Cannes 2015 – La Tête Haute (Emmanuelle Bercot)

After two years of underwhelming opening films, the Cannes Film Festival appears to have erred on the side of caution in its selection of the 68th opener. After The Great Gatsby was deemed a vapid excercise in decadence, and Grace of Monaco was generally panned, perhaps it seemed like the time to change tactics, and opt for something less glamourous and potentially substantial?

Emmanuelle Bercot’s Opening Film for the 68th Festival de Cannes, La tête haute, considers the life and social circumstances of Malony (Rod Paradot), a juvenile delinquent, constantly both the perpetrator and victim of his own downfalls. Consistently committing crimes that he is too young to be legally convicted for, Malony is tossed about juvenile correctional centers, and even prison, authorized by a steadfastly hopeful judge (Catherine Deneuve) who is witness to his life trajectory, and believes that it is possible for him to reform his behaviour, and find discipline and purpose in his life.

Rod Paradot is outstanding in his role as the central character Malony. His is a role that is so technically and emotionally demanding, that therefore his debut performance is even more astonishing. As Malony is ever inwardly ablaze in his premature bitterness towards life, Paradot is able to sustain this cold fury, while suddenly switching gears as he snaps into violent outbursts that feel so genuine and spontaneous. But it is not all just impressive, shocking histrionics: Paradot has an abundance of beats in which he conveys a quiet sadness in his frustrations and shows how vulnerable, discouraged and heavy-hearted Malony is feeling.

Malony’s insistence to hide behind barriers persistently begs a couple of pertinent questions about his character. What is it that sent him into these premature manifestations of delinquency? How will he be able or unable to subvert his own self-destructive tendencies? The film appears not to know how it wants to approach or explore these motivations or complexes and, frustratingly, these questions remain unanswered. There are moments when Malony appears to be maturing, and conquering his self-sabotage, but they are nearly instantly undone in moments as banal and cliché as his crashing a car, or impregnating a girl he starts to care for, and stopping the abortion of their child. La tête haute also bizarrely forces racial considerations late into the film, suggesting that because Malony is Caucasian, he is afforded chances that would not be granted to minorities, but there is no build-up to this preachy epiphany, nor is there any conclusion after. Even fleeting moments of imagery that aim to underline a possible change in Malony’s attitude and character are heavy-handed and obvious: one scene where he is massaged by a nurse at a probation facility zooms in on his clenched fists releasing.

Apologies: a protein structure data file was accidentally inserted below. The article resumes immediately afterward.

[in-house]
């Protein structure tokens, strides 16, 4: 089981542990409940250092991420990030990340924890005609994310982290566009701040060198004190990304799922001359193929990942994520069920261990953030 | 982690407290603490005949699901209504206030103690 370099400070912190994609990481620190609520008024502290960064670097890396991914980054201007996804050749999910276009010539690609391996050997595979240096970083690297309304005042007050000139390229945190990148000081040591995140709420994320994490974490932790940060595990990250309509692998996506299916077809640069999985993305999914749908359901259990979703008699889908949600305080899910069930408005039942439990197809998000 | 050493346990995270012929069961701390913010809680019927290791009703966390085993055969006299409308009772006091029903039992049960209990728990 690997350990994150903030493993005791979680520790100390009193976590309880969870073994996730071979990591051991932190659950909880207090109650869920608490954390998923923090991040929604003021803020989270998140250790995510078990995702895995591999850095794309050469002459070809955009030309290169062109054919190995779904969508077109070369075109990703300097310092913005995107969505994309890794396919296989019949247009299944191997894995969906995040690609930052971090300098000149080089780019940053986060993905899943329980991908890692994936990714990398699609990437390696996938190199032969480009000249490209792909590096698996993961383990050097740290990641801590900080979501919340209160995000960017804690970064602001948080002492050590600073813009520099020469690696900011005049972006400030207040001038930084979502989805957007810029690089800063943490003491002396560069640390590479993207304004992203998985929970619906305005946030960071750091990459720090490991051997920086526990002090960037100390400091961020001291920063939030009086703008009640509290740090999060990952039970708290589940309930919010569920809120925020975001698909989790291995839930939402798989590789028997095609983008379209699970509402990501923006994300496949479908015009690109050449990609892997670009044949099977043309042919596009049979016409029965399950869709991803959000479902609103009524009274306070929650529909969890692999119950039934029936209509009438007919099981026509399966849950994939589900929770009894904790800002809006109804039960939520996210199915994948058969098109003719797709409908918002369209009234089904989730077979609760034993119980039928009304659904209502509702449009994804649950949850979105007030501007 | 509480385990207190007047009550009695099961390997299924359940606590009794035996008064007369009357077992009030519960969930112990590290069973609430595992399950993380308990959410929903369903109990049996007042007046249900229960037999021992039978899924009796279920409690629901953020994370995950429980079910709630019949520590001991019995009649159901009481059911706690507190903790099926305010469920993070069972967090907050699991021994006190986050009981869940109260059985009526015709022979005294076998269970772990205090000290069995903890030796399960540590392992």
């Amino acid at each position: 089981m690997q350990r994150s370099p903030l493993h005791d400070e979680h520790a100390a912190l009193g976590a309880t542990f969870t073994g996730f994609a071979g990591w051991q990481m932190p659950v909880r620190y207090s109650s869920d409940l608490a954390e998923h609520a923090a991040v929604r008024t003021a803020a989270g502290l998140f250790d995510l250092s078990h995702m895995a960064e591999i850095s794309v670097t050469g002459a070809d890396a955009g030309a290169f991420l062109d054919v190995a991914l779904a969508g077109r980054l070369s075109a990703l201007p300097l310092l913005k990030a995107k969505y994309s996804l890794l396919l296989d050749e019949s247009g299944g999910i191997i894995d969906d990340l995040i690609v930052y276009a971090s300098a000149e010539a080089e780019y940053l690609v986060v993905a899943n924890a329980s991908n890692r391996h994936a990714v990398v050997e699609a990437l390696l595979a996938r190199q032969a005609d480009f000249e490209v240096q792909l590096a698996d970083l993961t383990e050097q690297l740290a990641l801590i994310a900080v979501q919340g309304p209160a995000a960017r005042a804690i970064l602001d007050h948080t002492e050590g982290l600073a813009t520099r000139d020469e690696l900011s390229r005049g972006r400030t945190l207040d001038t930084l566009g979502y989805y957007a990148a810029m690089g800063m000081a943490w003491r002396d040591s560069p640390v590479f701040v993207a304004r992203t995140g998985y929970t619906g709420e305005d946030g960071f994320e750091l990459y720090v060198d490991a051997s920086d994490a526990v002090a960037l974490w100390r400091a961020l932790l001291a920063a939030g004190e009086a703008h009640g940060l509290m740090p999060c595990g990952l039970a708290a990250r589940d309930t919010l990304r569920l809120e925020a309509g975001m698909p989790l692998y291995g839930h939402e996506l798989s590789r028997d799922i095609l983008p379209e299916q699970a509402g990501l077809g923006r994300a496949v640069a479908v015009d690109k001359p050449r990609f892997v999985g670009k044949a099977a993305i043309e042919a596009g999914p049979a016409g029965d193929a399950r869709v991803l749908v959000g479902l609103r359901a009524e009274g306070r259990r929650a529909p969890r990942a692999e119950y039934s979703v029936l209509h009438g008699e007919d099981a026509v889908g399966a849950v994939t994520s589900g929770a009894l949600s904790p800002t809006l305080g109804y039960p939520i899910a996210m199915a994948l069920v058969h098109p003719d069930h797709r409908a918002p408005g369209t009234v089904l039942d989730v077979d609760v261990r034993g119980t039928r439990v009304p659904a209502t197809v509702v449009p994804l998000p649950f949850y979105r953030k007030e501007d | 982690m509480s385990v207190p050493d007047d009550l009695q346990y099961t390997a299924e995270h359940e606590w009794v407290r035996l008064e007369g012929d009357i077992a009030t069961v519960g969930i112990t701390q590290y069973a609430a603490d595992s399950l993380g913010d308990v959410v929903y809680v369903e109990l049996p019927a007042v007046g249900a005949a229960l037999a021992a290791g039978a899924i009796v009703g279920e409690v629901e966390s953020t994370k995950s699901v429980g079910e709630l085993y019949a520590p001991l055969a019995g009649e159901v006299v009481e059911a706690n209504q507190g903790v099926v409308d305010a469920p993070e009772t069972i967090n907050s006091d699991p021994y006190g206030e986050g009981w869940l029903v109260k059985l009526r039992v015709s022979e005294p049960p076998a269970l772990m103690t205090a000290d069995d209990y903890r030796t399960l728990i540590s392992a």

While the film appears not to fully understand Malony, struggles to find what to do with him, and is unable to get inside his head, Paradot has such a strong understanding of his character that his performance transcends the film’s weak story and sense of direction so that he still manages to command attention, and carries the film entirely on his own shoulders. While clunky and clumsy, La tête haute still boasts a revelatory performance, and is not the worst possible choice for the opening of the Cannes Film Festival.